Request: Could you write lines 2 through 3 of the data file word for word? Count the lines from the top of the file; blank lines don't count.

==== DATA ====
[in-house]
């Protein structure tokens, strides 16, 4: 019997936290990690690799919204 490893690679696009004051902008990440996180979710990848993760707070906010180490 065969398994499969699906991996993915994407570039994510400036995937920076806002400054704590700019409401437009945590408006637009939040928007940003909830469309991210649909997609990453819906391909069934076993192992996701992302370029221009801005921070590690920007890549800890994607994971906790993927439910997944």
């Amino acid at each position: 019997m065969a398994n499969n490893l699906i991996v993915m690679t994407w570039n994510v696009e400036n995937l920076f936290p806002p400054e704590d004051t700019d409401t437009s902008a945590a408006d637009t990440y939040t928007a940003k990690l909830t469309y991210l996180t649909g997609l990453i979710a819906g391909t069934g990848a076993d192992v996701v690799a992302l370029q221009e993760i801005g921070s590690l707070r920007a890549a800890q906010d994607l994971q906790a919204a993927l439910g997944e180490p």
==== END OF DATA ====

């Protein structure tokens, strides 16, 4: 019997936290990690690799919204 490893690679696009004051902008990440996180979710990848993760707070906010180490 065969398994499969699906991996993915994407570039994510400036995937920076806002400054704590700019409401437009945590408006637009939040928007940003909830469309991210649909997609990453819906391909069934076993192992996701992302370029221009801005921070590690920007890549800890994607994971906790993927439910997944």
């Amino acid at each position: 019997m065969a398994n499969n490893l699906i991996v993915m690679t994407w570039n994510v696009e400036n995937l920076f936290p806002p400054e704590d004051t700019d409401t437009s902008a945590a408006d637009t990440y939040t928007a940003k990690l909830t469309y991210l996180t649909g997609l990453i979710a819906g391909t069934g990848a076993d192992v996701v690799a992302l370029q221009e993760i801005g921070s590690l707070r920007a890549a800890q906010d994607l994971q906790a919204a993927l439910g997944e180490p």